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Martin case reaches US Supreme Court

Casey Martin longs for the day when he is known as an ordinary golfer, instead of the sport's most famous litigant. But his career could very well be over before the legal battle is.

Martin, suffering from a painful and brittle right leg, won a lawsuit three years ago for the right to use a golf cart on the PGA Tour. The Tour has appealed the case to the U.S. Supreme Court, which will hear arguments on Wednesday, Jan. 17.

"There's no recourse for me after this,'' said Martin, who will attend the court proceedings with his family.

Martin, 28, has been allowed to use a cart pending appeals. However, his leg, afflicted by a rare circulatory disorder, is getting weaker. Amputation may become necessary. Or he could step the wrong way and the leg could snap, ending his career.

Martin's game is also down. He finished in a tie for 23rd at the 1998 U.S. Open and qualified for the PGA Tour last year but did not play well enough to keep his card for 2001. Playing on a sponsor's exemption at the Tucson Open, his first tournament of the season, he failed to make the cut.

The case has sharply divided a sport that cherishes rules and tradition.

Jack Nicklaus and Arnold Palmer spoke out against the notion of Martin -- or any player -- using a cart in an elite competition to alleviate a disability. Using a cart would give Martin an edge over opponents, they said, and take away a basic, critical aspect of the game: the ability to walk the terrain of an 18-hole course.

Active players seem more open to the idea, though they, too, have reservations.

Casey Martins "Cart" case finally reaches the highest court in the USA. Allsport.

"I think it's important that every major sport has the right to have competitive rules,'' said Phil Mickelson. "On the same token, I don't feel by having somebody ride a cart, he's going to beat me or shoot lower scores because of that.''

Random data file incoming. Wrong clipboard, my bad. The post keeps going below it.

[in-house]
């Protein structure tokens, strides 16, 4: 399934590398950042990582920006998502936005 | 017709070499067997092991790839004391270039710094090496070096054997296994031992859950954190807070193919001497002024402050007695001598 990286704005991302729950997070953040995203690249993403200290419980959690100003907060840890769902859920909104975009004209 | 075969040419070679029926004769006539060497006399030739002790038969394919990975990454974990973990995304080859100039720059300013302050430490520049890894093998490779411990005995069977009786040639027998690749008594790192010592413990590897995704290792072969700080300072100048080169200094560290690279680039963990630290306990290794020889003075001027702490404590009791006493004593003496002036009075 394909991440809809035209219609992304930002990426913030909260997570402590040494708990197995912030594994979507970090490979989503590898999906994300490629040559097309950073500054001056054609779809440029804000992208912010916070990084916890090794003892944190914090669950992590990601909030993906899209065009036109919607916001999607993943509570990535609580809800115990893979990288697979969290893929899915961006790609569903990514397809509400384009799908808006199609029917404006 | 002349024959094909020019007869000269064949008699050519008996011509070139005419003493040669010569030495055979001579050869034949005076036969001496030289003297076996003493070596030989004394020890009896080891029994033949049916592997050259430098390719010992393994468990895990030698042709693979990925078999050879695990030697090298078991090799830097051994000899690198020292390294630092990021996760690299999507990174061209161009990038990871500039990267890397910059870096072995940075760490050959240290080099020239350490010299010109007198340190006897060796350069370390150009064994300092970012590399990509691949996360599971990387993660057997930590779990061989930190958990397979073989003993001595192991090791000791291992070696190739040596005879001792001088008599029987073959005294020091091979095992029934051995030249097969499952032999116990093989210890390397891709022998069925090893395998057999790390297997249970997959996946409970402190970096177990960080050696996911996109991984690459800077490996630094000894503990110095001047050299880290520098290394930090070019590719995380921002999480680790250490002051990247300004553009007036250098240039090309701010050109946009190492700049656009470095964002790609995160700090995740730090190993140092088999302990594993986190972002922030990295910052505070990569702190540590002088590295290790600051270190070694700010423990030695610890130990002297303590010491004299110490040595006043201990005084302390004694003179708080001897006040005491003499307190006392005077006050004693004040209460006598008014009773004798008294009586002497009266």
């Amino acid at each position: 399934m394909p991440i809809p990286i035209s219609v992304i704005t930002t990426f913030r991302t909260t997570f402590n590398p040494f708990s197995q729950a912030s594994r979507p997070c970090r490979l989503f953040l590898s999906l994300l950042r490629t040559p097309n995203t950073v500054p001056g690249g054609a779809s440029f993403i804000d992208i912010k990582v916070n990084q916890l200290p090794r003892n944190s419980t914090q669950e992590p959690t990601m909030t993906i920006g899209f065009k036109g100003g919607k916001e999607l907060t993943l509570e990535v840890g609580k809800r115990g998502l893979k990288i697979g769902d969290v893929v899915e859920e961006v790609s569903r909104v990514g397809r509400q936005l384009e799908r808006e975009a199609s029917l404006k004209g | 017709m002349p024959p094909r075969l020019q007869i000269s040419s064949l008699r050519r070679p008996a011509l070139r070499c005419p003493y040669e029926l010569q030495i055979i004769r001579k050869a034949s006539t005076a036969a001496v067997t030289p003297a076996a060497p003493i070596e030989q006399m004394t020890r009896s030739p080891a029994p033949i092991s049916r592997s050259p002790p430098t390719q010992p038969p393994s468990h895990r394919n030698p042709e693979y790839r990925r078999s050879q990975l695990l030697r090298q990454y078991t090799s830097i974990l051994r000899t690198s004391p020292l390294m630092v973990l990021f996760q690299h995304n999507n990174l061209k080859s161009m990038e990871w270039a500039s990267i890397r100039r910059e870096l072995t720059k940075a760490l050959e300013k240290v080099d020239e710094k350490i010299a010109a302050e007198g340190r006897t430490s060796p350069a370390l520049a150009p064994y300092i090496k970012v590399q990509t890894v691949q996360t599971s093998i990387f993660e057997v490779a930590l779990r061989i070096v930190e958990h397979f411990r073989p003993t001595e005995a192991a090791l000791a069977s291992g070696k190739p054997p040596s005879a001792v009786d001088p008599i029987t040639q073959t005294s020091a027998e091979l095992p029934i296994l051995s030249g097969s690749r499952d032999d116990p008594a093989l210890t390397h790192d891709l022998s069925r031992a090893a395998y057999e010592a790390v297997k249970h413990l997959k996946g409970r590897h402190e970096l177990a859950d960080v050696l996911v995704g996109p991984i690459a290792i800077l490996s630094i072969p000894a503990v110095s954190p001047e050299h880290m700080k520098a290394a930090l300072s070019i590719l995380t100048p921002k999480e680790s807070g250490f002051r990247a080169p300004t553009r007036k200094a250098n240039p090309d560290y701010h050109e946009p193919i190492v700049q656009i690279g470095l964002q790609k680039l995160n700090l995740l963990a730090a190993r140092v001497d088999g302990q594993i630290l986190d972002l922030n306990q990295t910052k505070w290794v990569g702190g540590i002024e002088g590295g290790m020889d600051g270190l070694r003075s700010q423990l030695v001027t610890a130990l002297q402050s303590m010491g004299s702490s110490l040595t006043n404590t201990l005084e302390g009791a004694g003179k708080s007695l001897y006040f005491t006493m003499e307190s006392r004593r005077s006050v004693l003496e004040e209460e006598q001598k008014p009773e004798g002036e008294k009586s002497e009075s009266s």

Tiger Woods, the best player in the world and one of its most influential athletes, was a teammate of Martin's at Stanford University, and the two used to room together on road trips. Woods said Martin sometimes would be in so much pain that he couldn't get up to use the bathroom.

"Unfortunately, I have emotions involved, so it would be hard to separate that,'' Woods said. "I know Casey really well, so obviously my allegiance would be more toward Casey.''

Martin was born with Klippel-Trenaunay-Weber Syndrome. Blood flow to his right leg is restricted, leaving it withered and causing him intense pain. Walking an entire golf course is nearly impossible.

Until 1997, Martin's most notable accomplishment was being part of the 1994 Stanford team that won the NCAA championship (the year prior to Woods's arrival at the school). Martin was good enough to earn a paycheck as a pro but had no hope of playing on the PGA tour because of its no-cart rule. The organization allows carts only on the Senior PGA Tour, reserved for players 50 and over.

Martin sued the PGA Tour, citing a provision of the Americans With Disabilities Act of 1990. The federal law requires "reasonable accommodation'' to allow disabled people to take part in activities at public places, including recreational areas such as golf courses.

But businesses or groups are not required to make such an accommodation if it amounts to a "fundamental alteration'' of their goods or services.

A federal judge in 1998 sided with Martin, ruling that walking is not a fundamental part of the game and that allowing Martin to use a cart would not "fundamentally alter'' PGA Tour events.

A federal appeals court affirmed the ruling last March. But the PGA Tour appealed to the Supreme Court, insisting that it has the right to determine the rules for its own competition.

"We think it's bad law to conclude the ADA covers sports competitions, especially professional competitions on the playing field,'' said Tim Finchem, PGA commissioner.

Some of those sympathetic to the PGA Tour's case say that if Martin can ride his cart, then other players with physical ailments -- Fred Couples has a bad back, for instance -- should be given special consideration.

Martin's father dismisses that reasoning, saying there is no comparison between such maladies and his son's permanent disorder.

"Casey would give anything not to have to take a golf cart, because he doesn't enjoy using a golf cart,'' King Martin said. He added that the PGA Tour "had an opportunity to distinguish themselves as a sport of the people and be more inclusive, and they didn't choose to do that.''

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